Impressive squid simulation, somewhat annoyingly delivered., November 21, 2021
by Wade Clarke (Sydney, Australia)
Related reviews: Twine, choice-based, IFComp 2016, science fiction

(This is an edited version of a review I originally wrote for my blog during IFComp 2016.)

This review is entirely spoilery.

Tentaculon is a link-driven Twine game that initially appears to be an eat-or-be-eaten squid simulator. Its prose is keen, a bit gooey and very slightly uncomfortable-making as one cruises around trying to kill and eat stuff while not being subject to sudden spasmodic jerking motions at the same time. I admit I feared some kind of cheap game-ending blow to the back of my head was imminent, for instance a message saying 'HA! You killed to live! You lose!' – but this was unfair misapprehension on my part based on past negative experiences.

Instead, the game cut to a Philip K Dickensian scenario in the present day. I was really a human. The squid I'd been brainjacking was safely across the room in its tank.

Placing what could stand as a whole Twine game in its own right (the short history of this design tool mostly being about short works) within a larger one which turns out to be about neurobiological research and realities within realities is conceptually a very attractive design move, and one I also felt aesthetically. In retrospect of the whole of Tentaculon, I really liked its sci-fi story and its idiosyncratic humour. But actually playing it I found to be a curiously disorienting slog. It brandishes a large variety of interface and delivery approaches that kept me in a place between irritation and aggravation.

There's no consistent way to move between sections. Sometimes it's by clicking the specifically crafted back button, which I'm used to reading as an UNDO button in Twine. Sometimes it's by clicking an acknowledgement ('OK'). Sometimes it's by clicking a particular option amongst several others which are only asides. The variation which bothered me the most, because I didn't realise it was happening for awhile, was when it was necessary to simply wait for the viable link to appear amongst additional text further down the screen after a fixed amount of time. I have complained about the use of text delay timers in Twine games before and will do so again now in light of having discovered a new way in which they can hamper your experience.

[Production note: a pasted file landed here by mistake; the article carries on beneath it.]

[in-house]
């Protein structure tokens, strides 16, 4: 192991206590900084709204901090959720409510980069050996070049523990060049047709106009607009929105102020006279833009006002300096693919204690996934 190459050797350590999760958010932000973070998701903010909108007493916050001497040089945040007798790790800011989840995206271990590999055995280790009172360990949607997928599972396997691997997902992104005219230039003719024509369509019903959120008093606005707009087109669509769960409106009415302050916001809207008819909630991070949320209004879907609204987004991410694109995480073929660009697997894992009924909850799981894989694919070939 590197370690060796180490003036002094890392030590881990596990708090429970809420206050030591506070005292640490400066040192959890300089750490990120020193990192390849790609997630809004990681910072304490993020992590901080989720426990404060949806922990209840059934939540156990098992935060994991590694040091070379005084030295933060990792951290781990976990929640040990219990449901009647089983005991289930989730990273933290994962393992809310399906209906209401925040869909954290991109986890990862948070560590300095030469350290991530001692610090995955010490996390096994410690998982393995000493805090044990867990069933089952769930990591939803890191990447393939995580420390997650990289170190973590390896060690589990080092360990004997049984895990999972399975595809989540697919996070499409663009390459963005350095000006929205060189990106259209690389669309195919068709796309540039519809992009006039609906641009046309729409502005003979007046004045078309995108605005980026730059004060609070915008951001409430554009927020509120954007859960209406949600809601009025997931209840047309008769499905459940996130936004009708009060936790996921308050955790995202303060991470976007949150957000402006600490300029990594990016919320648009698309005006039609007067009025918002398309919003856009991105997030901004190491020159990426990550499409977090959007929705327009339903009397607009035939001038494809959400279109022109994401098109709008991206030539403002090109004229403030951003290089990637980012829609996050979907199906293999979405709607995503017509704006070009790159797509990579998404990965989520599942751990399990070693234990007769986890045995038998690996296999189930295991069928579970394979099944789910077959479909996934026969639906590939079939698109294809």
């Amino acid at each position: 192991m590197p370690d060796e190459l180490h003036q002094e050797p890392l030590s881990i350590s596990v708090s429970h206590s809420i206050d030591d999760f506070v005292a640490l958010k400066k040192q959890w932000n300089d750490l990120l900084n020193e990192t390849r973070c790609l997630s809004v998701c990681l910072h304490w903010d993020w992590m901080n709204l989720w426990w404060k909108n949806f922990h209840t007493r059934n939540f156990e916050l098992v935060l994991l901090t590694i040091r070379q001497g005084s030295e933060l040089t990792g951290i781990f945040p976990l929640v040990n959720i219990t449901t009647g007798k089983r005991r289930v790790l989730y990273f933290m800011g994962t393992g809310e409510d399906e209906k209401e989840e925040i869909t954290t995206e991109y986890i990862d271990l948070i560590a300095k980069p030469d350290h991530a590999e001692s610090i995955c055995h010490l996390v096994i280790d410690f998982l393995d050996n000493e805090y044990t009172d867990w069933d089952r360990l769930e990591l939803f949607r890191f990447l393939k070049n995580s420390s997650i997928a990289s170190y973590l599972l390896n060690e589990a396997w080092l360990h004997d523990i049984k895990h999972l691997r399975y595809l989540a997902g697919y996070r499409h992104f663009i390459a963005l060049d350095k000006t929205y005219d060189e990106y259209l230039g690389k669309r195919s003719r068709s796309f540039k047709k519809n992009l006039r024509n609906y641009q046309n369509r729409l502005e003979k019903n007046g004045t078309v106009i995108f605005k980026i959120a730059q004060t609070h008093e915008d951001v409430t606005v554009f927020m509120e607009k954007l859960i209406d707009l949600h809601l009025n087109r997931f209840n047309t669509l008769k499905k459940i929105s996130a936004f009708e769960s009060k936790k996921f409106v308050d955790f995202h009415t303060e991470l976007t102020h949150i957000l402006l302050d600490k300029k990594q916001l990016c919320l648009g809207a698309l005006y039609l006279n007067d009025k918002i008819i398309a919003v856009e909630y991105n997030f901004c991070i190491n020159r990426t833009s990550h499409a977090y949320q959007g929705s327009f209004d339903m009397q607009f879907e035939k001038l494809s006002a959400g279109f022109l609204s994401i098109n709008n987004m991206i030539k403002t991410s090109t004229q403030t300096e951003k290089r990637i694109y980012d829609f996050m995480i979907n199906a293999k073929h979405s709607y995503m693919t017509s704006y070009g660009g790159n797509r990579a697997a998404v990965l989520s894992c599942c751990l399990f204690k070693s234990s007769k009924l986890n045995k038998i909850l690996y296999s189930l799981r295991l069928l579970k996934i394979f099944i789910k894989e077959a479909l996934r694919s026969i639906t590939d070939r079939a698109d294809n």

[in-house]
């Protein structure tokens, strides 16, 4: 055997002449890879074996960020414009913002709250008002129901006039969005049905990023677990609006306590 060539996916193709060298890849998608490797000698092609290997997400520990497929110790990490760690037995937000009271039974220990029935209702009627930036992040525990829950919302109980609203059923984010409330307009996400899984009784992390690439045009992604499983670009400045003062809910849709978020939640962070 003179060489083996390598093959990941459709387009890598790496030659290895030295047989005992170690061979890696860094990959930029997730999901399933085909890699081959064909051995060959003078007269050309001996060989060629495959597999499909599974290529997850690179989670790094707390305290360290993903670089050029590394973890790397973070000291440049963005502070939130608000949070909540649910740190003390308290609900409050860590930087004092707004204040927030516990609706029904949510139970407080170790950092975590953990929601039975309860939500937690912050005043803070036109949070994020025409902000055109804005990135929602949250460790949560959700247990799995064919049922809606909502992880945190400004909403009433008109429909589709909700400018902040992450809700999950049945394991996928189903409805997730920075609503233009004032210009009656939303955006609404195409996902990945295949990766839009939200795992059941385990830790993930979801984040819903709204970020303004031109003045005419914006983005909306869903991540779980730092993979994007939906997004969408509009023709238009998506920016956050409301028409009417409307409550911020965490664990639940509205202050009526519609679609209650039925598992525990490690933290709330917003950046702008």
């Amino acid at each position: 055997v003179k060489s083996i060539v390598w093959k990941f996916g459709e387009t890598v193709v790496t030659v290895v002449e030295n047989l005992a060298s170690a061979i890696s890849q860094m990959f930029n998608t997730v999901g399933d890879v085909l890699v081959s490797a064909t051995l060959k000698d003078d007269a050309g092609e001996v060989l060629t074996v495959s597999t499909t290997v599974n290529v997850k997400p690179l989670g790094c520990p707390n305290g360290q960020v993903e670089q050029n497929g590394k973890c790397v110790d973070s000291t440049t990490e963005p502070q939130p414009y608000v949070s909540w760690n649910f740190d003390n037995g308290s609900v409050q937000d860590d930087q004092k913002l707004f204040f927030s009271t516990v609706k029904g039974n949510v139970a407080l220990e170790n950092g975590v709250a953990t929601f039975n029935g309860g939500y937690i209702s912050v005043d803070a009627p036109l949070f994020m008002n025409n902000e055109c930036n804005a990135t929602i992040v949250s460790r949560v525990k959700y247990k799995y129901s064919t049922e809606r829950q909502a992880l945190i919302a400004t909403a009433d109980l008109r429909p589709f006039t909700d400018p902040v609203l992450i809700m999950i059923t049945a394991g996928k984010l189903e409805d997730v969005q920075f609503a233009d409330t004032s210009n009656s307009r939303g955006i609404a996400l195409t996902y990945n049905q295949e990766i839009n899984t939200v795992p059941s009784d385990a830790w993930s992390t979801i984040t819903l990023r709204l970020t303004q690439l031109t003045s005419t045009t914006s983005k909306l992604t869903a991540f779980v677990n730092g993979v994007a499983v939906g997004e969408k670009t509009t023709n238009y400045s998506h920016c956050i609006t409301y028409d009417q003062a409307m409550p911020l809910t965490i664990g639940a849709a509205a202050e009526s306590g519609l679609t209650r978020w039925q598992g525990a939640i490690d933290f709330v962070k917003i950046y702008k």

I'd say Tentaculon's interface inconsistencies stand out because considerably more Twine games prior to this one have been broadly abstract or linear than have not. Tentaculon features locations connected by stable geography, exits, gettable items and conversations with NPCs. In other words, it's got a light world model, currently a minority mode in Twine, and players need to be able to have some kind of reliable relationship with that model in order to grasp or visualise the results. I struggled with all the chopping and changing of the presentation, links being all over the place and in different styles, and I often felt I didn't have much of a hold on things.

In spite of my troubles, I made it through Tentaculon, relieved that the keycard puzzles were easy, that I was able to link-mash my way through some other bits when I'd lost the plot, and really glad that I'd encountered the fictional work Life Chutney.


Pilgrimage, by Víctor Ojuel

2 of 2 people found the following review helpful:
A country per move is the Pilgrimage groove., November 18, 2021
by Wade Clarke (Sydney, Australia)
Related reviews: IFComp 2015, Inform

(This is an edited version of a review I originally wrote for my blog during IFComp 2015.)

Pilgrimage is an atypically macro-scaled parser adventure which impressed me with one brief-prose-vivid, new and geographically far-flung location after another. It's also a game whose finishability, as in the player's ability to complete it without being severely gated by a walkthrough, I'd rate as close to nil. Even with the walkthrough, I wasn't able to clear the game. Pilgrimage does list several testers, so I'm going to assume I ran into a circumstantial bug rather than that the game is literally unfinishable.